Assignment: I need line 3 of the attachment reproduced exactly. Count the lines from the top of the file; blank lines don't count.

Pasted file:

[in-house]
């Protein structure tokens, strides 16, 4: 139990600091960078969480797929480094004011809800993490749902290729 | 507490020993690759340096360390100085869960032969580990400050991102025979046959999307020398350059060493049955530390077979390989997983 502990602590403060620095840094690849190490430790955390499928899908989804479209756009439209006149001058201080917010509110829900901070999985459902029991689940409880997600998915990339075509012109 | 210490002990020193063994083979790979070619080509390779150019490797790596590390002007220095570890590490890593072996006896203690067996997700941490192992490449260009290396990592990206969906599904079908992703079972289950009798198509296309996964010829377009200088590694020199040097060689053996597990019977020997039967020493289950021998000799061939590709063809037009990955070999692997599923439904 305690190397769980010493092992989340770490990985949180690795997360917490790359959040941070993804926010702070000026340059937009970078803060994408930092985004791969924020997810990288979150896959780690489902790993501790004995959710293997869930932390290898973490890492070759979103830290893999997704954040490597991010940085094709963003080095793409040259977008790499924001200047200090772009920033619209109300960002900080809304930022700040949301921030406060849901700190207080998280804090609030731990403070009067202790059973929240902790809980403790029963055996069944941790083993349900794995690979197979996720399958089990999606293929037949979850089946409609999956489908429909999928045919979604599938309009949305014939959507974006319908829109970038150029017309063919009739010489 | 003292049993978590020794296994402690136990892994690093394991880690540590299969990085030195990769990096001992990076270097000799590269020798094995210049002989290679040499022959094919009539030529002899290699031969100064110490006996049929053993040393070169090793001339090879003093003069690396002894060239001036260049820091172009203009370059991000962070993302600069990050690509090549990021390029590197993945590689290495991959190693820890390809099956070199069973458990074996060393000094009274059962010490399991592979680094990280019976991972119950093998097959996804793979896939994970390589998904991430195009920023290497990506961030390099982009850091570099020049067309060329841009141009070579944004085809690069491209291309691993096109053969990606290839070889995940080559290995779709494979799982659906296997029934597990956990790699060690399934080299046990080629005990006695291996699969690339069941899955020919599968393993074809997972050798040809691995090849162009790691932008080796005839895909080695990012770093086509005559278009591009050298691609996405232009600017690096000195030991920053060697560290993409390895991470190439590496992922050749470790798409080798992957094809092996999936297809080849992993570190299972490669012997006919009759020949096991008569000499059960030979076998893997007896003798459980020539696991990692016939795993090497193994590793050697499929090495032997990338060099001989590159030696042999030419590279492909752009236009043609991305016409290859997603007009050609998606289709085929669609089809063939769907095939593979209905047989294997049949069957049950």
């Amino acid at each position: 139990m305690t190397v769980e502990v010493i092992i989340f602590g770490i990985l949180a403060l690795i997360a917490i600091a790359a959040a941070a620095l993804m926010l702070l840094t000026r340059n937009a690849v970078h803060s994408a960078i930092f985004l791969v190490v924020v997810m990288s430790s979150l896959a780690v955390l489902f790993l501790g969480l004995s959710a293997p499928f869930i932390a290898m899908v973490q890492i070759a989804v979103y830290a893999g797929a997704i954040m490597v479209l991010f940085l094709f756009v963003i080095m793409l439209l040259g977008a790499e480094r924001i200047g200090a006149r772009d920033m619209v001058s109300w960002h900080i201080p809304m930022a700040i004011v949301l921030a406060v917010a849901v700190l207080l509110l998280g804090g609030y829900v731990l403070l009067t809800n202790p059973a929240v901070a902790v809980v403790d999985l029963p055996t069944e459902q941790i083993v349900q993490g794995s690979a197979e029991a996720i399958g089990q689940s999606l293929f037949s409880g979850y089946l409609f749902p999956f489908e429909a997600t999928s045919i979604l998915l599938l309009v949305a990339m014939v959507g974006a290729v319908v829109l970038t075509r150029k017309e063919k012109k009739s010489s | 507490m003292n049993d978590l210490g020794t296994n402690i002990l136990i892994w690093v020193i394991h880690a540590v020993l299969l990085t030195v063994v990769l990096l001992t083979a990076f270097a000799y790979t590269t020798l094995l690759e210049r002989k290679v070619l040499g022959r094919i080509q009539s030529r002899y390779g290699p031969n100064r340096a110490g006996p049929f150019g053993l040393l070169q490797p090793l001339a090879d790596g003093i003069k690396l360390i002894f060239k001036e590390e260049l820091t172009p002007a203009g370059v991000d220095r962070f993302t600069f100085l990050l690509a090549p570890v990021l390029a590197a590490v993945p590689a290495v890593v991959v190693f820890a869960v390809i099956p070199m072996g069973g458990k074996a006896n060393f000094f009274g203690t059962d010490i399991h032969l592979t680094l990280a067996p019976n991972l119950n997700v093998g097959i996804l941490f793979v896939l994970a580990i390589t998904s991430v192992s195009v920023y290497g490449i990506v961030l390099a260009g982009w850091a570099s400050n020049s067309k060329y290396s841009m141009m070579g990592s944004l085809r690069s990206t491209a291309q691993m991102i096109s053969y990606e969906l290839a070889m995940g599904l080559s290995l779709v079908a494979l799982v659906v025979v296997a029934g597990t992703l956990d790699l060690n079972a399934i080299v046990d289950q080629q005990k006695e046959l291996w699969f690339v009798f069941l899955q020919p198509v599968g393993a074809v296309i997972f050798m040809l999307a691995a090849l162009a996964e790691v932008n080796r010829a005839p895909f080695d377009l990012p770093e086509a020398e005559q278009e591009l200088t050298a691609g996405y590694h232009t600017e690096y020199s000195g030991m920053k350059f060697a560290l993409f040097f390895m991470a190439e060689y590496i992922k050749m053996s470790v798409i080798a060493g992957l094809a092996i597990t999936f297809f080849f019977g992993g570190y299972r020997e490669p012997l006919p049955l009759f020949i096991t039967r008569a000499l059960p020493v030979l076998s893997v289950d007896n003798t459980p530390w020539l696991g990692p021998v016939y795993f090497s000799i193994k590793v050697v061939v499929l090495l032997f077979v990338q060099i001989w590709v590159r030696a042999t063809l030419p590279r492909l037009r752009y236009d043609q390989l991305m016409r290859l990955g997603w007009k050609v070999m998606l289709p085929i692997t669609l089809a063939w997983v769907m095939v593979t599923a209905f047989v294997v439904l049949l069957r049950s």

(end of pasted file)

């Amino acid at each position: 139990m305690t190397v769980e502990v010493i092992i989340f602590g770490i990985l949180a403060l690795i997360a917490i600091a790359a959040a941070a620095l993804m926010l702070l840094t000026r340059n937009a690849v970078h803060s994408a960078i930092f985004l791969v190490v924020v997810m990288s430790s979150l896959a780690v955390l489902f790993l501790g969480l004995s959710a293997p499928f869930i932390a290898m899908v973490q890492i070759a989804v979103y830290a893999g797929a997704i954040m490597v479209l991010f940085l094709f756009v963003i080095m793409l439209l040259g977008a790499e480094r924001i200047g200090a006149r772009d920033m619209v001058s109300w960002h900080i201080p809304m930022a700040i004011v949301l921030a406060v917010a849901v700190l207080l509110l998280g804090g609030y829900v731990l403070l009067t809800n202790p059973a929240v901070a902790v809980v403790d999985l029963p055996t069944e459902q941790i083993v349900q993490g794995s690979a197979e029991a996720i399958g089990q689940s999606l293929f037949s409880g979850y089946l409609f749902p999956f489908e429909a997600t999928s045919i979604l998915l599938l309009v949305a990339m014939v959507g974006a290729v319908v829109l970038t075509r150029k017309e063919k012109k009739s010489s | 507490m003292n049993d978590l210490g020794t296994n402690i002990l136990i892994w690093v020193i394991h880690a540590v020993l299969l990085t030195v063994v990769l990096l001992t083979a990076f270097a000799y790979t590269t020798l094995l690759e210049r002989k290679v070619l040499g022959r094919i080509q009539s030529r002899y390779g290699p031969n100064r340096a110490g006996p049929f150019g053993l040393l070169q490797p090793l001339a090879d790596g003093i003069k690396l360390i002894f060239k001036e590390e260049l820091t172009p002007a203009g370059v991000d220095r962070f993302t600069f100085l990050l690509a090549p570890v990021l390029a590197a590490v993945p590689a290495v890593v991959v190693f820890a869960v390809i099956p070199m072996g069973g458990k074996a006896n060393f000094f009274g203690t059962d010490i399991h032969l592979t680094l990280a067996p019976n991972l119950n997700v093998g097959i996804l941490f793979v896939l994970a580990i390589t998904s991430v192992s195009v920023y290497g490449i990506v961030l390099a260009g982009w850091a570099s400050n020049s067309k060329y290396s841009m141009m070579g990592s944004l085809r690069s990206t491209a291309q691993m991102i096109s053969y990606e969906l290839a070889m995940g599904l080559s290995l779709v079908a494979l799982v659906v025979v296997a029934g597990t992703l956990d790699l060690n079972a399934i080299v046990d289950q080629q005990k006695e046959l291996w699969f690339v009798f069941l899955q020919p198509v599968g393993a074809v296309i997972f050798m040809l999307a691995a090849l162009a996964e790691v932008n080796r010829a005839p895909f080695d377009l990012p770093e086509a020398e005559q278009e591009l200088t050298a691609g996405y590694h232009t600017e690096y020199s000195g030991m920053k350059f060697a560290l993409f040097f390895m991470a190439e060689y590496i992922k050749m053996s470790v798409i080798a060493g992957l094809a092996i597990t999936f297809f080849f019977g992993g570190y299972r020997e490669p012997l006919p049955l009759f020949i096991t039967r008569a000499l059960p020493v030979l076998s893997v289950d007896n003798t459980p530390w020539l696991g990692p021998v016939y795993f090497s000799i193994k590793v050697v061939v499929l090495l032997f077979v990338q060099i001989w590709v590159r030696a042999t063809l030419p590279r492909l037009r752009y236009d043609q390989l991305m016409r290859l990955g997603w007009k050609v070999m998606l289709p085929i692997t669609l089809a063939w997983v769907m095939v593979t599923a209905f047989v294997v439904l049949l069957r049950s």